After filming the just-released Vanity Fair, the golden-tressed star of MGM's Legally Blonde movies went brunet. Reese Witherspoon didn't change her signature look for purely cosmetic reasons, though. Going darker was a must for her next role as the late country songbird June Carter Cash in the upcoming Johnny Cash biopic, Walk the Line.

"I was desperate to play June," the 28-year-old actress says. "I would have walked on my hands and knees to Memphis to play the role. I grew up in Nashville, so country music is part of my heritage. There's something amazing about the love story between her and Johnny Cash [who's played by Joaquin Phoenix in the film].

"These were two people who were meant to be together and had to work side by side for years before they were ever able to express their love," she continues. "It was tumultuous and hard, but that's what relationships are. It's been one of the hardest movies I've had to make, but it's been very educational and enriching."

Witherspoon's taking a break from shooting Walk the Line to promote Vanity Fair, the umpteenth screen adaptation of the seminal British novel by William Makepeace Thackeray. According to the actress, what makes this version special is director Mira Nair, the Indian filmmaker behind such critically acclaimed movies as Monsoon Wedding and Mississippi Masala.

"Mira and I collaborated very closely on this film," she explains. "It was nice being able to come at the book with a fresh perspective with someone like Mira, who is also an outsider to British culture."

A potential problem arose when Mrs. Ryan Phillippe discovered she was pregnant a few weeks before shooting was to begin. "I called Mira and asked if we could still do the movie. She said, 'Okay, what do you think about being pregnant in the film?' And I said, 'Well, I'm four weeks pregnant so we'd better get going!' So we did, and she was a great sport about it. She said she thought it actually would help the story."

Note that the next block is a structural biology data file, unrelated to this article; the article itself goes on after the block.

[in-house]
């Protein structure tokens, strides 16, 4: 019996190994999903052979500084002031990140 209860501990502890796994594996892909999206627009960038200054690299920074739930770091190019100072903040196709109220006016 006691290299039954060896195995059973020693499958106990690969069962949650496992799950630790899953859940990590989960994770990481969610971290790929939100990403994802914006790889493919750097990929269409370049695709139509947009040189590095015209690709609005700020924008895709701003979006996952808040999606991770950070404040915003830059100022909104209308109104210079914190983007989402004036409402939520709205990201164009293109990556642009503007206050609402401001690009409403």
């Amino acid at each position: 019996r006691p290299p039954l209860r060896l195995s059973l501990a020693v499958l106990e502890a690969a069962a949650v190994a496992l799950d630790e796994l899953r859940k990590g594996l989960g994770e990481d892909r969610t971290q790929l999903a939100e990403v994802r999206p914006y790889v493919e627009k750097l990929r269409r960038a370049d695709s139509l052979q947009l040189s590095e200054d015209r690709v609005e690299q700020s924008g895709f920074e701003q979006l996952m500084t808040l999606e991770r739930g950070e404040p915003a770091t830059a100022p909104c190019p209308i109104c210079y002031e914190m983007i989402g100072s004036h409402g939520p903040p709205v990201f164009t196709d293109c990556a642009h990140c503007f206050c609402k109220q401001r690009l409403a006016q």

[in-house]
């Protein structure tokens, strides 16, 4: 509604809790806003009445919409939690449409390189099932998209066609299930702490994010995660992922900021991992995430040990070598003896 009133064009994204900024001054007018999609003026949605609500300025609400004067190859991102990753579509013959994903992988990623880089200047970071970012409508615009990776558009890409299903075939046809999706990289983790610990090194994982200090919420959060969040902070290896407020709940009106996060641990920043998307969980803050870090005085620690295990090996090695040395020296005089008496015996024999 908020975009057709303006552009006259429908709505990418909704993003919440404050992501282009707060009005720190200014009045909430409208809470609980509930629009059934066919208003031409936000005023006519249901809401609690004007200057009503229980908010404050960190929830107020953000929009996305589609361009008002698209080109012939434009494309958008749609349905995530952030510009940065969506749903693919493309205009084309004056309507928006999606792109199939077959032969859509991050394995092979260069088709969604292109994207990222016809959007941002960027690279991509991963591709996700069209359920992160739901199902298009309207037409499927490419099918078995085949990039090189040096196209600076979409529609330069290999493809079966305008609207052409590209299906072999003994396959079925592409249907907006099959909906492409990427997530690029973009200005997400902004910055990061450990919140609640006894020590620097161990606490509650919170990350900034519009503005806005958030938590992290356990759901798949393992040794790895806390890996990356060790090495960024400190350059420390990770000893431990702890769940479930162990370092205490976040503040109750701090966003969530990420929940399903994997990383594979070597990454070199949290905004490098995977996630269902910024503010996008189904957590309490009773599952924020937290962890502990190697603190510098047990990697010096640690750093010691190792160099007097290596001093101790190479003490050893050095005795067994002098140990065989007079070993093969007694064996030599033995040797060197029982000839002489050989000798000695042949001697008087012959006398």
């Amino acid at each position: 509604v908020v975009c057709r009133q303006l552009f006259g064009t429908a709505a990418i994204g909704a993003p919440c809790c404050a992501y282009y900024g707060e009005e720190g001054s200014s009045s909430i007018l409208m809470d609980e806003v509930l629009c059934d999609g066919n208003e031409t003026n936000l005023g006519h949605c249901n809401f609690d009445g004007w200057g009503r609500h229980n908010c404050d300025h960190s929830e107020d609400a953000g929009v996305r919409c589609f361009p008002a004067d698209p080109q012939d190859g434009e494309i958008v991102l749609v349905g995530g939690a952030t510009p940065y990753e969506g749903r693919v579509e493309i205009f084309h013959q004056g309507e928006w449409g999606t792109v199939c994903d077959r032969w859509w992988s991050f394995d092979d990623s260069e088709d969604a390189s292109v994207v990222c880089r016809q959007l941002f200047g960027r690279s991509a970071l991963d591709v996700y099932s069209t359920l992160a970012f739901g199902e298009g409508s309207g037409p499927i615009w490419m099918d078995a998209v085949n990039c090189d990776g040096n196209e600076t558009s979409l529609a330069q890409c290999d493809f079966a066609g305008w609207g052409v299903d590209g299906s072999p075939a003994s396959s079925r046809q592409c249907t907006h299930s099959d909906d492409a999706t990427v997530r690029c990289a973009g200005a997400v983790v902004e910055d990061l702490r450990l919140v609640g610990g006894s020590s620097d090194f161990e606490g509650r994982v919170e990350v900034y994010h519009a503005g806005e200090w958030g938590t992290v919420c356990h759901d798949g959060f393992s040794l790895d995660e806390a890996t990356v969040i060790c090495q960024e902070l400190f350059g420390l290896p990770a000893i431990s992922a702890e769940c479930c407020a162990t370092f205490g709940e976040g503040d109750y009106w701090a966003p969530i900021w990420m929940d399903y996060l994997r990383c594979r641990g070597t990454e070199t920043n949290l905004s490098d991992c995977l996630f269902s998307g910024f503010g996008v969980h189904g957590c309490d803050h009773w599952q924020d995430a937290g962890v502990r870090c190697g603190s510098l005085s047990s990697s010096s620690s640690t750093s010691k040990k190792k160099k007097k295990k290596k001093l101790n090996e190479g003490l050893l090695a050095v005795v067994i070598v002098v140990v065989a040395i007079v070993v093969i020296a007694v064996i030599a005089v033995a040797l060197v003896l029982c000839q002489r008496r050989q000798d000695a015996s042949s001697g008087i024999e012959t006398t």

Witherspoon's condition didn't exempt her from any of the movie's more challenging sequences, including a Bollywood-style dance number. "I went into the rehearsal room and [these] gorgeous, slender women come out and start writhing around," she recalls. "And I'm like, 'Okay, Mira, what do you want me to do?' And she said, 'That's what you're going to do.' I said, 'Mira, how am I going to do that?' She said, 'Darling, you're going to do it and I know it's going to be fabulous.' So every Saturday, I would go in and rehearse. We tried to film the scene as early on as we could, so my pregnancy couldn't show so much. Some of it was really hard to do, but it was really fun."

Vanity Fair is clearly being positioned as one of the fall's first Oscar contenders, but Witherspoon claims she isn't thinking that far ahead. "I'd love to see Mira be nominated because she certainly deserves it. Knowing how much money she had to make the film and looking at the final product, it is astonishing what she was capable of."

And what about Reese's own work? "It's not something I really think about," she says. "I know it sounds trite, but honestly, I'm so happy with what my life is, I can't imagine having any more. I'm very happy to be a member of the Academy and I'd love to be honored by them. But do I expect it? No." Spoken like an awards-season pro.